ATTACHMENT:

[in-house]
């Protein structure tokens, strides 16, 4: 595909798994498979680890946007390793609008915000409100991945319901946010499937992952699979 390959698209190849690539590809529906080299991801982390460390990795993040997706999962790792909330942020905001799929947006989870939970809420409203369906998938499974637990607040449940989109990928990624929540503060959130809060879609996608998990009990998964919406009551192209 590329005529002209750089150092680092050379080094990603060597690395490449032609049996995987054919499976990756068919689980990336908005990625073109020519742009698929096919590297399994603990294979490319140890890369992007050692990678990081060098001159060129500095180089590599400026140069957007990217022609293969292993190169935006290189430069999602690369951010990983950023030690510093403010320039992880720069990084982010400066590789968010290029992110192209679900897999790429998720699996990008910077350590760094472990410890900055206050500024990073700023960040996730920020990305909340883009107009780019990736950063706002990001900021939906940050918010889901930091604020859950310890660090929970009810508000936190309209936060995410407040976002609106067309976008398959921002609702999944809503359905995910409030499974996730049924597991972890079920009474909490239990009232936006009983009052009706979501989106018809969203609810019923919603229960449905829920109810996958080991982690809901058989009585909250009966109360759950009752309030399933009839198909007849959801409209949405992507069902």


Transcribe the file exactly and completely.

[in-house]
């Protein structure tokens, strides 16, 4: 595909798994498979680890946007390793609008915000409100991945319901946010499937992952699979 390959698209190849690539590809529906080299991801982390460390990795993040997706999962790792909330942020905001799929947006989870939970809420409203369906998938499974637990607040449940989109990928990624929540503060959130809060879609996608998990009990998964919406009551192209 590329005529002209750089150092680092050379080094990603060597690395490449032609049996995987054919499976990756068919689980990336908005990625073109020519742009698929096919590297399994603990294979490319140890890369992007050692990678990081060098001159060129500095180089590599400026140069957007990217022609293969292993190169935006290189430069999602690369951010990983950023030690510093403010320039992880720069990084982010400066590789968010290029992110192209679900897999790429998720699996990008910077350590760094472990410890900055206050500024990073700023960040996730920020990305909340883009107009780019990736950063706002990001900021939906940050918010889901930091604020859950310890660090929970009810508000936190309209936060995410407040976002609106067309976008398959921002609702999944809503359905995910409030499974996730049924597991972890079920009474909490239990009232936006009983009052009706979501989106018809969203609810019923919603229960449905829920109810996958080991982690809901058989009585909250009966109360759950009752309030399933009839198909007849959801409209949405992507069902």